Sorting truth from lies: how Amnesty works in the era of ‘fake news’ - Belfast event
Human rights researcher to lead investigations masterclass in Belfast
An Amnesty International researcher will be in Belfast on Monday (25 March) to reveal how the organisation is using cutting-edge digital investigation techniques to expose human rights abuses in the era of ‘fake news’.
Milena Marin leads Amnesty International’s Digital Decoders programme which involves tens of thousands of people processing large volumes of data such as satellite imagery, documents and pictures for human rights research.
On Monday, she will lead a masterclass at Queen’s University Belfast on how the organisation is using digital technology, open source investigation methodologies and crowdsourced volunteers around the world to expose human rights abuses - from massacres in Darfur to online violence against women on Twitter.
Milena Marin will be giving a public presentation and leading a masterclass on Monday at Queen’s University Belfast as part of the Imagine Festival of Ideas and Politics.
Some free tickets are available via the festival website.
Uncovering atrocities in Cameroon
One such Amnesty investigation provided the basis for last year’s BBC Africa Eye report on the executions of women and children by Cameroonian soldiers. A grisly video showing a heinous act of violence quickly went viral after it was posted on 10 July 2018. Men dressed in army fatigues and wielding military-grade rifles brutally marched women and young children to a rural location before blindfolding and executing them.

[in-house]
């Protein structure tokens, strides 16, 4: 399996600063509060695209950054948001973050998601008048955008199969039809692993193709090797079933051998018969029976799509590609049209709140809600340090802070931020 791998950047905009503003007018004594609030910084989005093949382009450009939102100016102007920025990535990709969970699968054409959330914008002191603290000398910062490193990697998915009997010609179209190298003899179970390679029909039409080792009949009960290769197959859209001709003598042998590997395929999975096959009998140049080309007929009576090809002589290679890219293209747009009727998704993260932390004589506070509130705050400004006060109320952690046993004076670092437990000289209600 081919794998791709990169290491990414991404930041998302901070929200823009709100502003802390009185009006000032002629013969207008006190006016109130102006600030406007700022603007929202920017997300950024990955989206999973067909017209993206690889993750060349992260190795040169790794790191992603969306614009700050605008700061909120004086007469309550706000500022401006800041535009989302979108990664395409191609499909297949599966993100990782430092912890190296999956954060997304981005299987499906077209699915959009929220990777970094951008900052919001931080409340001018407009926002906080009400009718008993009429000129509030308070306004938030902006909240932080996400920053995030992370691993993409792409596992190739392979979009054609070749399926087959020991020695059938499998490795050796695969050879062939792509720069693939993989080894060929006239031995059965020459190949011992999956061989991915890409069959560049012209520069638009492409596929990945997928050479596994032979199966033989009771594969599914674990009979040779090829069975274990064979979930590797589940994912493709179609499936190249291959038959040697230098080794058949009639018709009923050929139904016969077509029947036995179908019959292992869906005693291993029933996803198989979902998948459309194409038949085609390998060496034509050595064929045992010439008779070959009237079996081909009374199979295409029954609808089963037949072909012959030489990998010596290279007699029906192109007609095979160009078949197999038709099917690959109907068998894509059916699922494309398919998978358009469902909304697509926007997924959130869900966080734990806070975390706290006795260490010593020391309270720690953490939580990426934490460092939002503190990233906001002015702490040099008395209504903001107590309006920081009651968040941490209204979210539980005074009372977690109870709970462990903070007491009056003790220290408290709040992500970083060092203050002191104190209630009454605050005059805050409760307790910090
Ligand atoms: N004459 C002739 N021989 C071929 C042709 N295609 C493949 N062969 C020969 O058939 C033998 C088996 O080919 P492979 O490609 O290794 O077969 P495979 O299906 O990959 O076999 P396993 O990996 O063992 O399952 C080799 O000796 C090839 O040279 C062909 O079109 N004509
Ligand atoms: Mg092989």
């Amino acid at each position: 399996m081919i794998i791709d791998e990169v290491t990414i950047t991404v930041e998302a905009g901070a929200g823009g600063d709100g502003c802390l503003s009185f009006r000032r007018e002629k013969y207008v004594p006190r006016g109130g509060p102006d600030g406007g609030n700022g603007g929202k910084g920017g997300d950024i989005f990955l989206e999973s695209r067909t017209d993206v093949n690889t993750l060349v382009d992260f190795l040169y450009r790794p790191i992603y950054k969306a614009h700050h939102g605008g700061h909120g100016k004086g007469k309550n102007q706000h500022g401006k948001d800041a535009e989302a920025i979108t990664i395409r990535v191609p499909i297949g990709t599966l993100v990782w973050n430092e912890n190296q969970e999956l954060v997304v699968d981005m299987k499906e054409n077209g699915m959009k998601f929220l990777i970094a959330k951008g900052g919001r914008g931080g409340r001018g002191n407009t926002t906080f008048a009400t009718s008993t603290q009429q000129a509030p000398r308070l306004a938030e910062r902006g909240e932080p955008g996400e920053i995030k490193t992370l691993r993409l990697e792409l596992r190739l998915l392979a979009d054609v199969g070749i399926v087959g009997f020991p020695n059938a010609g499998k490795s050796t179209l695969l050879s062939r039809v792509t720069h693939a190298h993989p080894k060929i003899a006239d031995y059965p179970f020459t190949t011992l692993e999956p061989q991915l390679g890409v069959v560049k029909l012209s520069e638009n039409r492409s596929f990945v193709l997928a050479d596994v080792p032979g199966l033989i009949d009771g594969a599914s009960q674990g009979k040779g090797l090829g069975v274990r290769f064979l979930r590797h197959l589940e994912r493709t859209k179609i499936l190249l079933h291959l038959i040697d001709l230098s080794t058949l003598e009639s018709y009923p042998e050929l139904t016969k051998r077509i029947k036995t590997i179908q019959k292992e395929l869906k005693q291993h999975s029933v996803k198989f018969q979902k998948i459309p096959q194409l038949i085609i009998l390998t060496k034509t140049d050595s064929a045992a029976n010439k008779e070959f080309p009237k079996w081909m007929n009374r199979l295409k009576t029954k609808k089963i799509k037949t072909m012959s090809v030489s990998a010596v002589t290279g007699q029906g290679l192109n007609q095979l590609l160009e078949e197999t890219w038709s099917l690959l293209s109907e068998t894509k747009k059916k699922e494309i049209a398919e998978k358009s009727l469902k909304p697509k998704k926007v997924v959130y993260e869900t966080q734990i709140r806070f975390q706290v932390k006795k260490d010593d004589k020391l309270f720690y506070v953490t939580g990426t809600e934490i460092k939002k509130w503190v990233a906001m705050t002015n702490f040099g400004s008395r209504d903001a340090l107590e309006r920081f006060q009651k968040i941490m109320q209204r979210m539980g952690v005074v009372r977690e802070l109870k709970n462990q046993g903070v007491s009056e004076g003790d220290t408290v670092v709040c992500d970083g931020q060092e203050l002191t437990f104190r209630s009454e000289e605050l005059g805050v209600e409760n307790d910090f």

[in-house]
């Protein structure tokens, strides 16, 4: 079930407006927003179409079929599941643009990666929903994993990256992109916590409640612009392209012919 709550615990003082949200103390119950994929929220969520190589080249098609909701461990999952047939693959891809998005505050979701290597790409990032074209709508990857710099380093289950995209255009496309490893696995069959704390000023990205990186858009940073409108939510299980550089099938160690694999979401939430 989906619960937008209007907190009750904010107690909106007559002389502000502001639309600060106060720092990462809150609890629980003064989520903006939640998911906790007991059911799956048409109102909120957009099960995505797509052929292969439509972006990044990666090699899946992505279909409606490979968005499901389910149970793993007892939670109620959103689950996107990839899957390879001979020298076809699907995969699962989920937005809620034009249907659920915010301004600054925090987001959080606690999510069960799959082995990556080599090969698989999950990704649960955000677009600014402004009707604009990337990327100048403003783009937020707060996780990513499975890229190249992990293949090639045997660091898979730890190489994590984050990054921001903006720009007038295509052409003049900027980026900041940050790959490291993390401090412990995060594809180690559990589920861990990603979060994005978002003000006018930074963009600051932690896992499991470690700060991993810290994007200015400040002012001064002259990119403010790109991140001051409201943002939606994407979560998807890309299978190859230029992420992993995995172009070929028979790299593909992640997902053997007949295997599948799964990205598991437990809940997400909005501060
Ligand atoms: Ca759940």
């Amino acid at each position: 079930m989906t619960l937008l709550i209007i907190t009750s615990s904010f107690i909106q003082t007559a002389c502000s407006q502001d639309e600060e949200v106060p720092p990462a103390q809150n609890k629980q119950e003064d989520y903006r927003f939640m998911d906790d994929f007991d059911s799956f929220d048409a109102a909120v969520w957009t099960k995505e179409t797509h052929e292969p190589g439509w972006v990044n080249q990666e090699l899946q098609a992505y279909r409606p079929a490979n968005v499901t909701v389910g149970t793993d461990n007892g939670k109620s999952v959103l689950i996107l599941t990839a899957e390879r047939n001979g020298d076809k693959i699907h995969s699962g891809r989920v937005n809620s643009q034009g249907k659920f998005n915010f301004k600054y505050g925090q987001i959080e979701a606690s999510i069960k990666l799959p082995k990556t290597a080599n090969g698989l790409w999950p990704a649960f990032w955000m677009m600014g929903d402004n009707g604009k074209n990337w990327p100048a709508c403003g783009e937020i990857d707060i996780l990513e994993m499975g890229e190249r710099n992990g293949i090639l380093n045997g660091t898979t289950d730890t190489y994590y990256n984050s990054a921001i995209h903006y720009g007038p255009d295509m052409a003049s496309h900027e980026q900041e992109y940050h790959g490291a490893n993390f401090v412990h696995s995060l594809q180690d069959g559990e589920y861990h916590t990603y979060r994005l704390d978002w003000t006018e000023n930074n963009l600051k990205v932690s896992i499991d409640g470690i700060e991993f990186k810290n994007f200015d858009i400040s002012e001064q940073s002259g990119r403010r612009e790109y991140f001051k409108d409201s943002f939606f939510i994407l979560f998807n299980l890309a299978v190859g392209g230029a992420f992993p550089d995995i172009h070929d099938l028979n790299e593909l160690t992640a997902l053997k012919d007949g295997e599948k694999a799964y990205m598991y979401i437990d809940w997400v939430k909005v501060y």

As the video spread on social media, so did the rumours. Was this in Mali or Cameroon? Were they government armed forces or Boko Haram fighters masquerading as soldiers? Was it real or staged?
In situations like this, the ‘truth’ can appear malleable, with those in power sometimes taking advantage of the confusion to peddle false narratives. That’s precisely what the government of Cameroon initially did. Fearing a backlash if the real story came out, Cameroon’s Minister of Communication held a press conference where he attempted to dismiss the video as ‘fake news’.
The same day as the Minister’s press conference, Amnesty’s forensic analysis of the video began to establish the facts of what happened. The organisation’s research followed meticulous open source investigation methodologies and the findings were corroborated by testimonies from the ground.
Relying on multiple strands of evidence – including geolocation of the video, expert analysis of the uniforms and weapons used, and linguistic and other contextual clues in the speech that gave away the identities and ranks of the soldiers – the organisation was able to begin to build a case to counter the official narrative. The evidence strongly suggested that Cameroonian soldiers were the ones extrajudicially executing civilians in the video.
A subsequent BBC Africa Eye documentary, Anatomy of a Killing, was released in September 2018 with support from Amnesty International and other open source investigators. The documentary went on to win a prestigious Royal Television Society Award.